(O.S. 6 in. xiii. N.E.)
(1). Dwelling-house, remains, about ½ mile
S.E. of the church, and close to a small stream
which flows into the river Ouse. The site was
excavated in 1837–40 and possibly disturbed at
other times. The remains are those of a house
of considerable size, and the discoveries include
baths with leaden pipes, a large walled tank, two
tessellated pavements, flue-tiles and many smaller
objects. Coins found show that the house was
inhabited during the early years of the 4th century
A.D. One of the pavements has been placed in
the 'Queen's Temple' in Stowe Park (see Stowe).
(See Gentleman's Magazine, 1838, Part I., p. 302;
1841, Part I., p. 81; 1843, Part I., p. 303. Records
of Buckinghamshire, Vol. V., 1885, Part I., p. 355.)
Condition—Of structural remains, underground.
(2). Parish Church of St. Leonard, stands
about ¾ mile N.E. of Maids' Moreton Church, and
is built of limestone rubble; the roofs are tiled.
The Nave and part of the S. wall of the Chancel
are of mid 12th-century date; about the middle
of the 14th century the chancel was widened
towards the N., and probably also lengthened,
and the chancel arch was re-built. Late in the
15th century the South Porch was added. The
whole church was restored in the 19th century.
Architectural Description—The Chancel (19 ft.
by 15½ ft.) has, at the S.E. angle, a pilaster buttress
apparently of the 12th century, which has been
scraped and probably re-set. The 15th-century
E. window is of three cinque-foiled lights with
tracery in a two-centred head. There are no
openings in the N. wall. In the S. wall are two
windows; the eastern is of two uncusped pointed
lights in a pointed head; the opening is probably
of the 14th century, but the mullion and head are
modern and the jambs have been altered; the
western window is now of two small lights with
square heads, placed low in the wall, but the rear
arch is at the same level as that of the eastern
window: a small doorway, between the windows,
is of the 14th century, and has a pointed head with
an external label which has mask-stops, one carved
as the head of a man in a liripipe hood, the other
as the head of a woman in a wimple. The 14th-century chancel arch is two-centred and of three
chamfered orders; the innermost order rests on
moulded corbels carved with ball-flower ornament;
the jambs are square. The Nave (32½ ft. by 18 ft.)
has, in the N. wall at the E. end, a 14th-century
window originally of two lights with a quatrefoil
in a two-centred head, but the mullion and tracery
have disappeared, and all the stonework is much
defaced; the N. doorway, now blocked, has a
plain two-centred head of late 14th or early
15th-century date, but the plain jambs and imposts
are possibly of the 12th century. In the S.E.
corner are the stairs to the former rood-loft,
set in a small square projection and lighted by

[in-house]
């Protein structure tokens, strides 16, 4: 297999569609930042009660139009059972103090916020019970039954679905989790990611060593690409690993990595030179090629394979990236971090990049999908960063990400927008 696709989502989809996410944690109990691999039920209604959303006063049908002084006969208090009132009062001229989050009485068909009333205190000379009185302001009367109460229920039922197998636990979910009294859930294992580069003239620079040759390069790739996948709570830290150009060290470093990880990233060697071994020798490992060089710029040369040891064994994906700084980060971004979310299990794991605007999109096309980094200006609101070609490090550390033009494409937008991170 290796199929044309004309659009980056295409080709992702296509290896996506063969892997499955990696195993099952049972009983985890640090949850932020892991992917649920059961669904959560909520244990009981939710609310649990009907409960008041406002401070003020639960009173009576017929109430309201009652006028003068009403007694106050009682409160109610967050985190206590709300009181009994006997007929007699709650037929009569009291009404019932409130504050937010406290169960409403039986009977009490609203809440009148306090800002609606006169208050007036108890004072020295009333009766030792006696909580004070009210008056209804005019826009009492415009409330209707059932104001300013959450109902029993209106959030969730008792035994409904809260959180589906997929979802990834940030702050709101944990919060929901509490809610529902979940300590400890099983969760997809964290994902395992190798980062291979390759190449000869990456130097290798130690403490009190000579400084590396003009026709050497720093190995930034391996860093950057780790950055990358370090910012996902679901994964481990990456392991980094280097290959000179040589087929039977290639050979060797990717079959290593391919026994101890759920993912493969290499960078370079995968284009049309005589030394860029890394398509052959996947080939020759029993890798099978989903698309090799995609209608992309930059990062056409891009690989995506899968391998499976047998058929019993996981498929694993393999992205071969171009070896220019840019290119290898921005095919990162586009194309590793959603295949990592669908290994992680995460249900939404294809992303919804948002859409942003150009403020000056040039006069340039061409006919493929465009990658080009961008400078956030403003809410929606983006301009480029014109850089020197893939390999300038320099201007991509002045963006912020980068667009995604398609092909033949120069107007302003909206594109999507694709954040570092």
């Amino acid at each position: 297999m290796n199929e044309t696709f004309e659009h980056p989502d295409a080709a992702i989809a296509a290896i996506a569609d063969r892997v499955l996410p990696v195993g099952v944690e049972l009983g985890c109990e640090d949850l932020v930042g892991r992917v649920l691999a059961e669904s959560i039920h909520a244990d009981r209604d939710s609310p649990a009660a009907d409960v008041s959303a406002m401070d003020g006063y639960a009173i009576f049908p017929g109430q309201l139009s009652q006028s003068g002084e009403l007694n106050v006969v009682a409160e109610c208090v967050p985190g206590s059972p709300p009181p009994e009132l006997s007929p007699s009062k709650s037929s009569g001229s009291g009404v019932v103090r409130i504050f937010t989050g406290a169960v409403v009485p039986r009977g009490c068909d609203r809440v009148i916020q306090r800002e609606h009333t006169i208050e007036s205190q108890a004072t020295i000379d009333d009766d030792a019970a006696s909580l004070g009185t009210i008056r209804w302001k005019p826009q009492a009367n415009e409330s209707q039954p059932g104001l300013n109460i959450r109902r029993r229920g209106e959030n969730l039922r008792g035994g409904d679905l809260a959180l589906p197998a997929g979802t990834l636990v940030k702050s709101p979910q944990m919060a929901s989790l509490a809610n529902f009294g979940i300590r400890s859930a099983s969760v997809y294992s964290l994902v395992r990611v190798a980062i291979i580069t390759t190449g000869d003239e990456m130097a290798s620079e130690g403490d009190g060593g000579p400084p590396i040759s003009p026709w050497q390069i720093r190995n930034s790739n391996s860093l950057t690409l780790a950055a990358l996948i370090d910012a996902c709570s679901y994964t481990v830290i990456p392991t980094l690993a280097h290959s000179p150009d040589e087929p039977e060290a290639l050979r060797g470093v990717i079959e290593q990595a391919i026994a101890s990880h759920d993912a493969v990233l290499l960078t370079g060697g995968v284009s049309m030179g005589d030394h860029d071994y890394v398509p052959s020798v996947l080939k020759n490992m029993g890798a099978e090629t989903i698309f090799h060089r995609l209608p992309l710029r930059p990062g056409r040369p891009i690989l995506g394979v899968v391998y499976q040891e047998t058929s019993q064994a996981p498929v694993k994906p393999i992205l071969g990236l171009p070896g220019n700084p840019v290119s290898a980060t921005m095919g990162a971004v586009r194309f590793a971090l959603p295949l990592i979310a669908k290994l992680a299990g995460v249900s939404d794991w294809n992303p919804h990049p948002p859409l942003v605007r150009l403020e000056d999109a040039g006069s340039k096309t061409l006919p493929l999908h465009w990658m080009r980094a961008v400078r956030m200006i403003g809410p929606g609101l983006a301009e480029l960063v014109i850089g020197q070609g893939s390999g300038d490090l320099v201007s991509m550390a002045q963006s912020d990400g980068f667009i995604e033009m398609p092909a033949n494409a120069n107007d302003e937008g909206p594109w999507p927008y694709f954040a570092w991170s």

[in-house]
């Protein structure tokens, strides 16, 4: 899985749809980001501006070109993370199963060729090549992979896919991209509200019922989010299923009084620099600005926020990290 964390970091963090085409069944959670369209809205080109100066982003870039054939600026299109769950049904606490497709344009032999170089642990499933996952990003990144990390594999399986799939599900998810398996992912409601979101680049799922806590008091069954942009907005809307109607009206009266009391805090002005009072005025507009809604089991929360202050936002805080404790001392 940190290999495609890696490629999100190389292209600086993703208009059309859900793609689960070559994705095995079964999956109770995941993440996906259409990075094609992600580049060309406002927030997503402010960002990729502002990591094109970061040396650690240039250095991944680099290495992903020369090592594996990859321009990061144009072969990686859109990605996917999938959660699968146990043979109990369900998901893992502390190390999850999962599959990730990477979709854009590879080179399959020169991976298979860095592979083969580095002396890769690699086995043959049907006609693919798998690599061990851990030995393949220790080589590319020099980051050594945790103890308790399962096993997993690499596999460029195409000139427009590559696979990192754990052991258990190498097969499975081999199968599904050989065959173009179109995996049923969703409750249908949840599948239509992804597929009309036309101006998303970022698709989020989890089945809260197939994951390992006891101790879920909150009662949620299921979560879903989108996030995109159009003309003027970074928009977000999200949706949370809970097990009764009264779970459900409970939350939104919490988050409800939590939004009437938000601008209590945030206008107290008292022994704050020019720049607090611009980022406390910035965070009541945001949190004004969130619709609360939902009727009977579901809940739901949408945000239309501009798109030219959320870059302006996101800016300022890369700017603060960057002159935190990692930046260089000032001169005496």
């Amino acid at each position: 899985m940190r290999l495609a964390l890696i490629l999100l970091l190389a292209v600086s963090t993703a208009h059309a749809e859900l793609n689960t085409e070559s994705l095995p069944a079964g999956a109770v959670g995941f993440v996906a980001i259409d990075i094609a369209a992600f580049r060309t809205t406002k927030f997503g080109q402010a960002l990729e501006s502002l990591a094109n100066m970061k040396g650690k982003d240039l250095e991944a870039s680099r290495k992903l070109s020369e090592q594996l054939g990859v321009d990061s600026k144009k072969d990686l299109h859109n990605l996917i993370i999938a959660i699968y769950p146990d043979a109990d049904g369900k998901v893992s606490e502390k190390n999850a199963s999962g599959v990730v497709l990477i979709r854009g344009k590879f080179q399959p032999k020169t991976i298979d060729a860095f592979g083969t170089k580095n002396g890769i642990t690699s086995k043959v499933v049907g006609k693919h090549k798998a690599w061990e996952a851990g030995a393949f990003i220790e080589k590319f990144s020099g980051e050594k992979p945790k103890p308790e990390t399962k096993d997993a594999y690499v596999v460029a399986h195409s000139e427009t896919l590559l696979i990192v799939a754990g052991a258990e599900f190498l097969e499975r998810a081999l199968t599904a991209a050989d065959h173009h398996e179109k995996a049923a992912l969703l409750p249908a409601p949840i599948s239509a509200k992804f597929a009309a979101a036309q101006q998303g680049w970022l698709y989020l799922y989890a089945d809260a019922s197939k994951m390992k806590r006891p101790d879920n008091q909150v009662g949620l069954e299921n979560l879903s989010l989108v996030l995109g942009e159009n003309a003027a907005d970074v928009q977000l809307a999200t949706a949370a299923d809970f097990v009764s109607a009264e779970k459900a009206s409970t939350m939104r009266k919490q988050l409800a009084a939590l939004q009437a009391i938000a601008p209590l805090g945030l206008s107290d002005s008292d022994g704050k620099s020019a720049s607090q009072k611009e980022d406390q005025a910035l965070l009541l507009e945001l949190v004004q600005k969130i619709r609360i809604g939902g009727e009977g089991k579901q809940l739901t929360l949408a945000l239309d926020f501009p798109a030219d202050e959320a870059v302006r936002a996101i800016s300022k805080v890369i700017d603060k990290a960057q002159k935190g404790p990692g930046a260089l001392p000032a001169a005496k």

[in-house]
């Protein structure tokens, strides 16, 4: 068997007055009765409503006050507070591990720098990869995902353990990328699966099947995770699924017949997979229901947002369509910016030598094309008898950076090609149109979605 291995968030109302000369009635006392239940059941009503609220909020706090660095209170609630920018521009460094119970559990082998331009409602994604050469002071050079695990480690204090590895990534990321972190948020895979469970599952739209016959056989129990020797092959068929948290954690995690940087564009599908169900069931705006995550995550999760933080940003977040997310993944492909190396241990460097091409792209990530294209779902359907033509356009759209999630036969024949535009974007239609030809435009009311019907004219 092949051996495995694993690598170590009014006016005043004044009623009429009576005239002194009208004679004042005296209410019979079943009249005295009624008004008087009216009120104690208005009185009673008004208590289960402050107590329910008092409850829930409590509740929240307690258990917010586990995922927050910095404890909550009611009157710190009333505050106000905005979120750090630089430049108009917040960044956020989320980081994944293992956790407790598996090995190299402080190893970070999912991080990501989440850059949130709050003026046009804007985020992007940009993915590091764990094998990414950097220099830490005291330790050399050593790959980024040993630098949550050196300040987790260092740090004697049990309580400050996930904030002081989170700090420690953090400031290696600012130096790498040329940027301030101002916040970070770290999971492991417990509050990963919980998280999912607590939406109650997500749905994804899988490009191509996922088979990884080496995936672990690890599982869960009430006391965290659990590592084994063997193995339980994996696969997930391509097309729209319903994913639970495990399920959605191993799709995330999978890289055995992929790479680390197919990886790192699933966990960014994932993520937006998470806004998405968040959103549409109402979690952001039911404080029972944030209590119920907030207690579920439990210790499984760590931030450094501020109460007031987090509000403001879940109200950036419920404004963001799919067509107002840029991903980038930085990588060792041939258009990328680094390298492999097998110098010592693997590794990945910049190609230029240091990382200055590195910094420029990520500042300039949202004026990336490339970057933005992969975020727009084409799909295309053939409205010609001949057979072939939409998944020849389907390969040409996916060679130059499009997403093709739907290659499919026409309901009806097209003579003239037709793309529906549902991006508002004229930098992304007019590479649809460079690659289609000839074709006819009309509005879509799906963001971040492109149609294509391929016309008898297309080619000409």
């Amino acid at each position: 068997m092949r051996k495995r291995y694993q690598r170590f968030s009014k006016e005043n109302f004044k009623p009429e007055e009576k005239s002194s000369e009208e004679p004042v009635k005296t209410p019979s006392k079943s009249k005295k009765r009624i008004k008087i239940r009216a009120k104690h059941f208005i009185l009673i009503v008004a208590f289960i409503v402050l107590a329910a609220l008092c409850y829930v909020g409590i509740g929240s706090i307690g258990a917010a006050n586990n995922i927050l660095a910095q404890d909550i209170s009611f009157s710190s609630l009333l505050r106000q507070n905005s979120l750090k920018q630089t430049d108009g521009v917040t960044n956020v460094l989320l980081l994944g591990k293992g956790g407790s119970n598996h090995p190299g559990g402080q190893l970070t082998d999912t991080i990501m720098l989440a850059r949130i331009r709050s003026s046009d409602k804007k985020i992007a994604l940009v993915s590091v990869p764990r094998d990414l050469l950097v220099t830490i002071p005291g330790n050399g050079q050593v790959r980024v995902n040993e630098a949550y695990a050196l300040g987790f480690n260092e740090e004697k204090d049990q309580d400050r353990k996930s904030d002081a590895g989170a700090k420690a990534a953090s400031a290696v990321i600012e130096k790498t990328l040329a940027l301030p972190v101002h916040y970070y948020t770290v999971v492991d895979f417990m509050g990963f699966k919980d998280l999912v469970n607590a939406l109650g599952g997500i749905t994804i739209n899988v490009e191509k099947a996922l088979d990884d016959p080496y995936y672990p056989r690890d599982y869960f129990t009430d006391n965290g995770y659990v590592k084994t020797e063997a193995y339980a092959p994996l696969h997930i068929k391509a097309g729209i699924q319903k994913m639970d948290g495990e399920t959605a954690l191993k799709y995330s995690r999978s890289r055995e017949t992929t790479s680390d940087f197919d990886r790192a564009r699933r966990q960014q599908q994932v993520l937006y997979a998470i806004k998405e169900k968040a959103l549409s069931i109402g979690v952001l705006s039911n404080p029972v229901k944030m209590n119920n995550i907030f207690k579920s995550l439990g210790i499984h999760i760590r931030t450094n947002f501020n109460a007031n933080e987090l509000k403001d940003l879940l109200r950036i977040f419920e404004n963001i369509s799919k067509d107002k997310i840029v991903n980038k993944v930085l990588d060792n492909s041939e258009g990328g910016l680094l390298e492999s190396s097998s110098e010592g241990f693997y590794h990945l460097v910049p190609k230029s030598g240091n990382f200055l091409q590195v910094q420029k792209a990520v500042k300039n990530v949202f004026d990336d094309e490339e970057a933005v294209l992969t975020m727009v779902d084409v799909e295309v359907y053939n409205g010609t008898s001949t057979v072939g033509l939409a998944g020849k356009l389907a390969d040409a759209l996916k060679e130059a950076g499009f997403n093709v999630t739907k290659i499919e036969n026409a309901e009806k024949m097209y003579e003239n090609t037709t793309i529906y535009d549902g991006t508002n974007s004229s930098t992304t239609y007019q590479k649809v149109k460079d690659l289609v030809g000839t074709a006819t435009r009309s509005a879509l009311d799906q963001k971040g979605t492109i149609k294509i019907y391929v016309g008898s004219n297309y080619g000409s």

one small loop; the stairs and both doorways are
complete. In the S. wall are two windows, the
eastern a single light, and much defaced, but
probably originally of the same date and design
as the N. window; the western window is of the
15th century, and of two trefoiled lights under
a flat head, with a deep external reveal: between
the windows is the 12th-century S. doorway, with
a moulded semi-circular head and a carved and
moulded label, partly cut back; the jambs are
square, with moulded imposts. In the W. wall is a
pointed light, of uncertain date and probably
altered from another shape; above it is a similar
window. The South Porch has a four-centred
entrance archway of two chamfered orders, and
of the 15th century. The Roofs are modern, but
four 14th-century corbels, carved as grotesque
heads, remain in the nave.
Fittings—Bells: one, now in nave—hung in
upper window in W. wall, probably 14th-century.
Brass: In chancel—to Edward Grenvile, 1661,
inscription and shield with arms, a cross with five
roundels thereon. Communion Table and Rails:
table with turned baluster legs, apron carved with
inscription recording donation by Samuel Wastel,
1633; rails moulded, with panelled posts and
turned balusters, mid 17th-century. Glass: In
chancel—in S.E. window, fragments, painted,
head of woman, and bones, early 16th-century.
Paintings: In nave—on N. wall, traces of texts,
probably 16th-century. Plate: includes cup and
cover paten of 1632, the cup having inscription and
date 1633. Piscina: In chancel—with cinque-foiled head, 15th-century. Pulpit: made up of
panelling, early 17th-century. Stoup: In S.
porch—E. of S. doorway, niche with four-centred
head, projecting semi-octagonal basin, partly defaced. Miscellanea: Nave—in N. wall, at W.
end, outside, near the ground, stone, with roughly
incised circle surrounding cross or saltire.
Condition—Fairly good, but with much ivy
which will soon cause damage.
(3). The Manor House, about 150 yards N. of
the church, is a large building of two storeys and
an attic; the walls are of squared stone rubble;
the roofs are tiled. It incorporates the remains
of a 17th-century house, said to have been built
c. 1640, but so much modern alteration and rebuilding has been done, that it is difficult to trace
the extent of the original work; the S.E. half
of the main block is apparently of the 17th century,
and the greater part of the N.W. half may be
also of that date. The S.E. front, facing the garden,
is divided into three bays by four sets of Doric
pilasters; two rain-water pipes have grotesque
heads of stone. In the middle of the main block
are two large chimney stacks with original square
plinths of brick, capped with stone; the shafts
Interior:—The library, in the E. corner of the
house, has an old chamfered beam in the ceiling.
The staircase, rising from the ground floor to the
attic in the N.W. half of the main block, is of
c. 1640, but possibly not in situ; it has a close
string, moulded handrail, turned balusters and
square panelled newels with moulded urn-shaped
finials, surmounted by balls and pierced pendants.
Condition—Good, very much altered.